Moose hazard on Two Mile Hill

Harold Sher hasn't been in a car accident for 30 years. But a moose ruined that long-standing record this week. Returning home from the movie theatre at about 9:30 p.

Harold Sher hasn’t been in a car accident for 30 years.

But a moose ruined that long-standing record this week.

Returning home from the movie theatre at about 9:30 p.m. on Tuesday night, Sher was driving up Two-Mile Hill when he saw a flash of brown out of the corner of his left eye.

“And bang! It was that quick,” he said.

“It was like I didn’t see anything and it knocked the car sideways. It was a huge hit. I didn’t know whether I was hit by a car or what.

“I pull over, I get out, I see the door – not the driver’s-side door but the one immediately behind it – is completely smashed in, the window’s all smashed, and I look around. A couple hundred feet away, there’s a moose standing there,” he said.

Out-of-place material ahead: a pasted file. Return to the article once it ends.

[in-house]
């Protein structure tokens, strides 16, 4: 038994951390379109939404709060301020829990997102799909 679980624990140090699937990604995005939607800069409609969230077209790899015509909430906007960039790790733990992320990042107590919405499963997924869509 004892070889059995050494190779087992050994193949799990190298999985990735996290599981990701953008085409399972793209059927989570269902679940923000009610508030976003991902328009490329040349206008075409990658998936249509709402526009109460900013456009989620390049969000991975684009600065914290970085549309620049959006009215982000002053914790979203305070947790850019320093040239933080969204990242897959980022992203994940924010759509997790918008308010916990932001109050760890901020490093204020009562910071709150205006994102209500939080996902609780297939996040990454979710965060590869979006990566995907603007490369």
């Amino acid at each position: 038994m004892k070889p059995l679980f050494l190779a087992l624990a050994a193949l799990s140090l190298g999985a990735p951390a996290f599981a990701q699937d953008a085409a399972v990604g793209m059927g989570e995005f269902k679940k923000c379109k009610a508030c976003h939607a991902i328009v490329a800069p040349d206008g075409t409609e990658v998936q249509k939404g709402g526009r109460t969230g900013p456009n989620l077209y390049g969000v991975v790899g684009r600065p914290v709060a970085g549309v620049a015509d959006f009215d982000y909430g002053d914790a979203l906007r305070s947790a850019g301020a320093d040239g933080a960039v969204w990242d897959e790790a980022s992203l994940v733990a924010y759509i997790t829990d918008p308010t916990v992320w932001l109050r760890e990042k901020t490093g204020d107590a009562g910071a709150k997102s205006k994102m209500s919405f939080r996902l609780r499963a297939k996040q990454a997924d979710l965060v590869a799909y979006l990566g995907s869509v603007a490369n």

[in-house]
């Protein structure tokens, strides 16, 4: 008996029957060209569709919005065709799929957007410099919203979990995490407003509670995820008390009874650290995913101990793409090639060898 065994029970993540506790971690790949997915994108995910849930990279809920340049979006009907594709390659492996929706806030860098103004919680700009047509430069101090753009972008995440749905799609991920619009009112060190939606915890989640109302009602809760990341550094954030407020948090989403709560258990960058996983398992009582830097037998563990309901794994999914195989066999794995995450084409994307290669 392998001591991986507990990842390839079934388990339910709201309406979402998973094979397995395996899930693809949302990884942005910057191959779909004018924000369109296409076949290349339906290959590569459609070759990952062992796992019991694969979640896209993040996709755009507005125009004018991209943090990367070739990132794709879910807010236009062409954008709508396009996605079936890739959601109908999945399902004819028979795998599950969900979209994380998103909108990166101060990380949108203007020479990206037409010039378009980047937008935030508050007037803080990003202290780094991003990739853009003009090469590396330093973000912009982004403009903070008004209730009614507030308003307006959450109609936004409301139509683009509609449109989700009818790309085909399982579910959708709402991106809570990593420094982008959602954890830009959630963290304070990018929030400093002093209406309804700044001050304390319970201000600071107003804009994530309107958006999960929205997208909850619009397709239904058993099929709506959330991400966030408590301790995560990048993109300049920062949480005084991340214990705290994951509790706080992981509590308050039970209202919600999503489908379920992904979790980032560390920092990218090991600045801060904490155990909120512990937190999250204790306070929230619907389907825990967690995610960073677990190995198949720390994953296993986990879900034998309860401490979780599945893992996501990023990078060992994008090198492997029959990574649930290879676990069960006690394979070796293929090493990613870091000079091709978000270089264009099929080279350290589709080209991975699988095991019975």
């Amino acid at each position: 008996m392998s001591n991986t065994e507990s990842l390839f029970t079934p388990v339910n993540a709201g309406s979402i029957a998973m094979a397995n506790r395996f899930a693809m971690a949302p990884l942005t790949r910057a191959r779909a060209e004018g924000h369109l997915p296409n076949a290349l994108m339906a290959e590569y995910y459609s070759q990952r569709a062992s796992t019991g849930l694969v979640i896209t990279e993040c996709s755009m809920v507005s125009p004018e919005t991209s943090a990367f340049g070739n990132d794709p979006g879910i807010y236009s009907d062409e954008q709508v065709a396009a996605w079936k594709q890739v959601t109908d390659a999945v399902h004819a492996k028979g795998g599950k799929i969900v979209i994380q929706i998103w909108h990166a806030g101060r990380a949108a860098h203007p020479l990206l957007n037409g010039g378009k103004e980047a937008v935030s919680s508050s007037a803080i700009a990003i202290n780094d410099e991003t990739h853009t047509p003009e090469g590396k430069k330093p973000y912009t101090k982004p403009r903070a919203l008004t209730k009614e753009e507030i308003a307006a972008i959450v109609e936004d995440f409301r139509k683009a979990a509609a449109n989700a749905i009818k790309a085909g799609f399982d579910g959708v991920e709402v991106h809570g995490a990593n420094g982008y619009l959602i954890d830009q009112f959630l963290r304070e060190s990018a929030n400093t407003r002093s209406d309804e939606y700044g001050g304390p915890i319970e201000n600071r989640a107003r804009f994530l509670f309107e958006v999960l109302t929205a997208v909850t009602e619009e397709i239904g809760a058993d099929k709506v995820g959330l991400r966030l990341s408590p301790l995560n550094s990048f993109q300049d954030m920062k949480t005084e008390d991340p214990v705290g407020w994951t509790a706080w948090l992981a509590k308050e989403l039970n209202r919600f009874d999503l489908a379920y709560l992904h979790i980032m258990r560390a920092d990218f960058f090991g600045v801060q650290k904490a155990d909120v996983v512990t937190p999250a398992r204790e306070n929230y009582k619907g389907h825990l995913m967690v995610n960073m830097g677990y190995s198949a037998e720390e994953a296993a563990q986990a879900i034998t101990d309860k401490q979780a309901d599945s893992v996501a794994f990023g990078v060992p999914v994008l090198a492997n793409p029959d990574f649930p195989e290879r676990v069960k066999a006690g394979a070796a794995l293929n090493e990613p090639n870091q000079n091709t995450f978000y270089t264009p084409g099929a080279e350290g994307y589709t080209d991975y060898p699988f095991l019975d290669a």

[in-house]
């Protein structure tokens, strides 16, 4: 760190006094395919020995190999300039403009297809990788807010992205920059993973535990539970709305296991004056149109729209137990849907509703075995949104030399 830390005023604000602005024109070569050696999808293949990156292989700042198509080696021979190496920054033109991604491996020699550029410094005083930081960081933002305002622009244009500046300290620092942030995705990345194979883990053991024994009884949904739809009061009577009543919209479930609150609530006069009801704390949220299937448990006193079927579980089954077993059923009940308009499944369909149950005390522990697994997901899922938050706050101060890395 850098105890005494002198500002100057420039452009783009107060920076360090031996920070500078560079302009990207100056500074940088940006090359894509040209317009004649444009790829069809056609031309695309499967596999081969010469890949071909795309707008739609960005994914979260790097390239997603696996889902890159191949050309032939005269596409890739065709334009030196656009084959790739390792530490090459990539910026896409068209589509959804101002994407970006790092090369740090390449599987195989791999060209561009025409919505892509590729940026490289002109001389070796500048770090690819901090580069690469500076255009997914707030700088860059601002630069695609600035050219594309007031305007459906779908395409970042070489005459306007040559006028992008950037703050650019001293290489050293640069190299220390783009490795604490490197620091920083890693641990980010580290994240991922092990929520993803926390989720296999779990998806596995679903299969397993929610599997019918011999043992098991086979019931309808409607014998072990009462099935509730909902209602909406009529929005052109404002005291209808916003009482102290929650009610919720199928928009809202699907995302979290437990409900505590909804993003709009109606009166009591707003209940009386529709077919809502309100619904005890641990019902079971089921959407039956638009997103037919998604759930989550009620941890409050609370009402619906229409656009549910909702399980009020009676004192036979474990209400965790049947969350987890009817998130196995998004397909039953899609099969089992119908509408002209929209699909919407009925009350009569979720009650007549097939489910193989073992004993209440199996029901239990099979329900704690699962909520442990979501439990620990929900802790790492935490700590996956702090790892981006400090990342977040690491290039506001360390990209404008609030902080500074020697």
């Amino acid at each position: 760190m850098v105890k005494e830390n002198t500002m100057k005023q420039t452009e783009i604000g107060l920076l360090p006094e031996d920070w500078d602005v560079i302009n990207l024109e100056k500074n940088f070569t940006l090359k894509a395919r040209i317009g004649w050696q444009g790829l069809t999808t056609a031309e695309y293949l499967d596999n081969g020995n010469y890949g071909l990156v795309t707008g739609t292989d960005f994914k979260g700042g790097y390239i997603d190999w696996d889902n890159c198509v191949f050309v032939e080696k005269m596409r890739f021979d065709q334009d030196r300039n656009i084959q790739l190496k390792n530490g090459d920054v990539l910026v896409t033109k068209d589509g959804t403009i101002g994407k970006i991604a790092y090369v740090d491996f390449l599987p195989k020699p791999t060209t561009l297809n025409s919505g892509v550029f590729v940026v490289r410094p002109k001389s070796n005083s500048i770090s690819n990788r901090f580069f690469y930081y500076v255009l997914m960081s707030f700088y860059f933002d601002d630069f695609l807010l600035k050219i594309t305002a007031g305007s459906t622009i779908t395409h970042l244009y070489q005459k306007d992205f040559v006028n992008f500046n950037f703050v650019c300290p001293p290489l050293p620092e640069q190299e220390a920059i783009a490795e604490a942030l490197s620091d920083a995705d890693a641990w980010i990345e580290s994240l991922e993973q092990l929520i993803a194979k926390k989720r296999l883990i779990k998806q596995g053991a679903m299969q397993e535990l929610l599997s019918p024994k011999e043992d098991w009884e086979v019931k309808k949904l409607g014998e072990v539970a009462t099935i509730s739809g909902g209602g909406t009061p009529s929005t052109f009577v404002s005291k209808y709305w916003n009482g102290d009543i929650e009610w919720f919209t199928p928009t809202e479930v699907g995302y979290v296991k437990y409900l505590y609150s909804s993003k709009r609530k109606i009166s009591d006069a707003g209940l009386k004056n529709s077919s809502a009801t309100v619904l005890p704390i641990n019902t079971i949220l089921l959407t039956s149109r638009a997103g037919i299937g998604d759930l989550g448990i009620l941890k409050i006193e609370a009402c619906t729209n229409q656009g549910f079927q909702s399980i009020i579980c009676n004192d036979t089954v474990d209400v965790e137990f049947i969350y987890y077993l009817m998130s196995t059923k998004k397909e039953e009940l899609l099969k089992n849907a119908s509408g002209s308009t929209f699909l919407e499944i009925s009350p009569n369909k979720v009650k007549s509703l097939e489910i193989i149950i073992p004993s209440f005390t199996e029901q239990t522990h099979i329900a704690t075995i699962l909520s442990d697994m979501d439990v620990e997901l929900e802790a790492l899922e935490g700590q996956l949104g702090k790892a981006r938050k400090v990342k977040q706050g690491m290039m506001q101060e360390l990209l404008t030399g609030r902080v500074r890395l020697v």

Tufts of hair are still lodged in the broken glass and smears of saliva and snot remain on the side of the roof where the animal must have hit his nose, said Sher.

But he found no signs of blood and a little while after the accident, the huge ungulate walked away into the greenspace behind Takhini Arena, he said.

Sher returned to the area the next day and didn’t see any signs the bull was seriously harmed in the incident.

But Sher’s car was.

“The cost to have this repaired is extraordinary,” he said. “I do have a $250 deductible, but obviously I can’t sue a moose.

“It’s kind of funny in a way, but I don’t know how I am going to afford it,” he said.

Whitehorse conservation officers with the territorial government are responsible for wildlife regulation within city limits. Moose sightings happen all the time, said Environment’s Dennis Senger.

“For it to happen on Two-Mile Hill is unusual but they do pop up,” he said. “There’s not much we can do. It’s a wilderness city. That’s one of the perks.”

Contact Roxanne Stasyszyn at

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